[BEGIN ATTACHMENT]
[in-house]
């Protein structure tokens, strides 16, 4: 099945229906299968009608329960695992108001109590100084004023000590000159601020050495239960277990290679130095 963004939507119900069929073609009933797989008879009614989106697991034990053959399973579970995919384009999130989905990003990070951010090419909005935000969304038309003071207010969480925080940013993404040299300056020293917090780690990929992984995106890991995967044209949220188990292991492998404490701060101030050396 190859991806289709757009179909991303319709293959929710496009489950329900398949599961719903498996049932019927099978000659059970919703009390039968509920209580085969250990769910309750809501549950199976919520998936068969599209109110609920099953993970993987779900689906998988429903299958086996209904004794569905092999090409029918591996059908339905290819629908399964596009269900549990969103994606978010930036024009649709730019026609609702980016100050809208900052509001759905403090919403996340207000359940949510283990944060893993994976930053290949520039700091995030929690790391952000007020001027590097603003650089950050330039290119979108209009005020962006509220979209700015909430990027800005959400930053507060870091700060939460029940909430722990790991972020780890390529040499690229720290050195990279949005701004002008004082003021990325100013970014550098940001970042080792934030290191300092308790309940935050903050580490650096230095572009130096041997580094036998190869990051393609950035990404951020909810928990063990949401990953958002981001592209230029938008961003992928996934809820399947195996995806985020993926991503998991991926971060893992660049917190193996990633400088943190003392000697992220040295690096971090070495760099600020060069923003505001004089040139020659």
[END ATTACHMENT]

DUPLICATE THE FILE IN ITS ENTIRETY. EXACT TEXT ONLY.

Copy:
[in-house]
């Protein structure tokens, strides 16, 4: 099945229906299968009608329960695992108001109590100084004023000590000159601020050495239960277990290679130095 963004939507119900069929073609009933797989008879009614989106697991034990053959399973579970995919384009999130989905990003990070951010090419909005935000969304038309003071207010969480925080940013993404040299300056020293917090780690990929992984995106890991995967044209949220188990292991492998404490701060101030050396 190859991806289709757009179909991303319709293959929710496009489950329900398949599961719903498996049932019927099978000659059970919703009390039968509920209580085969250990769910309750809501549950199976919520998936068969599209109110609920099953993970993987779900689906998988429903299958086996209904004794569905092999090409029918591996059908339905290819629908399964596009269900549990969103994606978010930036024009649709730019026609609702980016100050809208900052509001759905403090919403996340207000359940949510283990944060893993994976930053290949520039700091995030929690790391952000007020001027590097603003650089950050330039290119979108209009005020962006509220979209700015909430990027800005959400930053507060870091700060939460029940909430722990790991972020780890390529040499690229720290050195990279949005701004002008004082003021990325100013970014550098940001970042080792934030290191300092308790309940935050903050580490650096230095572009130096041997580094036998190869990051393609950035990404951020909810928990063990949401990953958002981001592209230029938008961003992928996934809820399947195996995806985020993926991503998991991926971060893992660049917190193996990633400088943190003392000697992220040295690096971090070495760099600020060069923003505001004089040139020659």